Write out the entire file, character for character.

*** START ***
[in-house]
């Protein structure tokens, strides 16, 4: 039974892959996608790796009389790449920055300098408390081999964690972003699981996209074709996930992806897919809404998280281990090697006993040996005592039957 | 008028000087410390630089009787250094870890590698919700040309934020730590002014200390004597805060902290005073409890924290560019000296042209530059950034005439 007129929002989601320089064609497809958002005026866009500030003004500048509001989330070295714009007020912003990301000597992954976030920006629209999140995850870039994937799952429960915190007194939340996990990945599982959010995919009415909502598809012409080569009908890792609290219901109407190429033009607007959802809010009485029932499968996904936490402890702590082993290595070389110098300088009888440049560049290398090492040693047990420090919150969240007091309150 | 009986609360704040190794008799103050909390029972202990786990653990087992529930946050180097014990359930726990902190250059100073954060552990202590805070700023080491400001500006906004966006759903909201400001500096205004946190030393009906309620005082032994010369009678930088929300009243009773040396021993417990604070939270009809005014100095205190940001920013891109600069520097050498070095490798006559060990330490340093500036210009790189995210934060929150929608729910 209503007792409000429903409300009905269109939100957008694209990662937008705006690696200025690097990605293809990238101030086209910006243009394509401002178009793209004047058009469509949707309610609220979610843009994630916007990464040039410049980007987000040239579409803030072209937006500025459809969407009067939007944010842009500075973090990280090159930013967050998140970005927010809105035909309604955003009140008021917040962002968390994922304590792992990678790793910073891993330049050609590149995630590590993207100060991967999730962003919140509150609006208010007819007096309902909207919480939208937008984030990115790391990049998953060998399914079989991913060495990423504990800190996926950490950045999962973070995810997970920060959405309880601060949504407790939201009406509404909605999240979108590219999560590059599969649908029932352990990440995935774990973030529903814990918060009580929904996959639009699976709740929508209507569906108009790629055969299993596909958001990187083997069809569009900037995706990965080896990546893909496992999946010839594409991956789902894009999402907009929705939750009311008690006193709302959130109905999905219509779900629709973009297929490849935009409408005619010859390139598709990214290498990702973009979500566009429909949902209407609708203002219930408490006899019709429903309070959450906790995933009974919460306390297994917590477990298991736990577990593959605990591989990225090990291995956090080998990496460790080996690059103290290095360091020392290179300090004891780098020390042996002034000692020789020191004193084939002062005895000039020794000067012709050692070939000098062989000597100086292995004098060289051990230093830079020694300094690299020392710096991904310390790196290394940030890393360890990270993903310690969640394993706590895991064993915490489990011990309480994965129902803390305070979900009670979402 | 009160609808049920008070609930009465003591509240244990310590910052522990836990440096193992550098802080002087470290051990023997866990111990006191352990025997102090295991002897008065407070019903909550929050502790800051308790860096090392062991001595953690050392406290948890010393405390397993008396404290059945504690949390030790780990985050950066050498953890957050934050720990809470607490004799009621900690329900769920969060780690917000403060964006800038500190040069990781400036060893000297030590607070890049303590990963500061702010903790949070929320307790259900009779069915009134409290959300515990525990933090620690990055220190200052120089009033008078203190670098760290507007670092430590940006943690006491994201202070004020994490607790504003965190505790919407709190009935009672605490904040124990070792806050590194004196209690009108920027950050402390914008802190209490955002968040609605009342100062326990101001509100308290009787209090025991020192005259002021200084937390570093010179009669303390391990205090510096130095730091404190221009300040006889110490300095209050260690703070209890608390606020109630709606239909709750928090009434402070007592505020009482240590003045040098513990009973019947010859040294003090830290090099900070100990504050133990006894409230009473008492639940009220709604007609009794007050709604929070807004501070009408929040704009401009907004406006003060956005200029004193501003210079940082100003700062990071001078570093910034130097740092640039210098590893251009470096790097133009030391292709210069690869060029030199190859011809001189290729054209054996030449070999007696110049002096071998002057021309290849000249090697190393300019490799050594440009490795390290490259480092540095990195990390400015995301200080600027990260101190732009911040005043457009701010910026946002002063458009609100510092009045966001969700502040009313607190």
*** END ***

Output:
[in-house]
């Protein structure tokens, strides 16, 4: 039974892959996608790796009389790449920055300098408390081999964690972003699981996209074709996930992806897919809404998280281990090697006993040996005592039957 | 008028000087410390630089009787250094870890590698919700040309934020730590002014200390004597805060902290005073409890924290560019000296042209530059950034005439 007129929002989601320089064609497809958002005026866009500030003004500048509001989330070295714009007020912003990301000597992954976030920006629209999140995850870039994937799952429960915190007194939340996990990945599982959010995919009415909502598809012409080569009908890792609290219901109407190429033009607007959802809010009485029932499968996904936490402890702590082993290595070389110098300088009888440049560049290398090492040693047990420090919150969240007091309150 | 009986609360704040190794008799103050909390029972202990786990653990087992529930946050180097014990359930726990902190250059100073954060552990202590805070700023080491400001500006906004966006759903909201400001500096205004946190030393009906309620005082032994010369009678930088929300009243009773040396021993417990604070939270009809005014100095205190940001920013891109600069520097050498070095490798006559060990330490340093500036210009790189995210934060929150929608729910 209503007792409000429903409300009905269109939100957008694209990662937008705006690696200025690097990605293809990238101030086209910006243009394509401002178009793209004047058009469509949707309610609220979610843009994630916007990464040039410049980007987000040239579409803030072209937006500025459809969407009067939007944010842009500075973090990280090159930013967050998140970005927010809105035909309604955003009140008021917040962002968390994922304590792992990678790793910073891993330049050609590149995630590590993207100060991967999730962003919140509150609006208010007819007096309902909207919480939208937008984030990115790391990049998953060998399914079989991913060495990423504990800190996926950490950045999962973070995810997970920060959405309880601060949504407790939201009406509404909605999240979108590219999560590059599969649908029932352990990440995935774990973030529903814990918060009580929904996959639009699976709740929508209507569906108009790629055969299993596909958001990187083997069809569009900037995706990965080896990546893909496992999946010839594409991956789902894009999402907009929705939750009311008690006193709302959130109905999905219509779900629709973009297929490849935009409408005619010859390139598709990214290498990702973009979500566009429909949902209407609708203002219930408490006899019709429903309070959450906790995933009974919460306390297994917590477990298991736990577990593959605990591989990225090990291995956090080998990496460790080996690059103290290095360091020392290179300090004891780098020390042996002034000692020789020191004193084939002062005895000039020794000067012709050692070939000098062989000597100086292995004098060289051990230093830079020694300094690299020392710096991904310390790196290394940030890393360890990270993903310690969640394993706590895991064993915490489990011990309480994965129902803390305070979900009670979402 | 009160609808049920008070609930009465003591509240244990310590910052522990836990440096193992550098802080002087470290051990023997866990111990006191352990025997102090295991002897008065407070019903909550929050502790800051308790860096090392062991001595953690050392406290948890010393405390397993008396404290059945504690949390030790780990985050950066050498953890957050934050720990809470607490004799009621900690329900769920969060780690917000403060964006800038500190040069990781400036060893000297030590607070890049303590990963500061702010903790949070929320307790259900009779069915009134409290959300515990525990933090620690990055220190200052120089009033008078203190670098760290507007670092430590940006943690006491994201202070004020994490607790504003965190505790919407709190009935009672605490904040124990070792806050590194004196209690009108920027950050402390914008802190209490955002968040609605009342100062326990101001509100308290009787209090025991020192005259002021200084937390570093010179009669303390391990205090510096130095730091404190221009300040006889110490300095209050260690703070209890608390606020109630709606239909709750928090009434402070007592505020009482240590003045040098513990009973019947010859040294003090830290090099900070100990504050133990006894409230009473008492639940009220709604007609009794007050709604929070807004501070009408929040704009401009907004406006003060956005200029004193501003210079940082100003700062990071001078570093910034130097740092640039210098590893251009470096790097133009030391292709210069690869060029030199190859011809001189290729054209054996030449070999007696110049002096071998002057021309290849000249090697190393300019490799050594440009490795390290490259480092540095990195990390400015995301200080600027990260101190732009911040005043457009701010910026946002002063458009609100510092009045966001969700502040009313607190």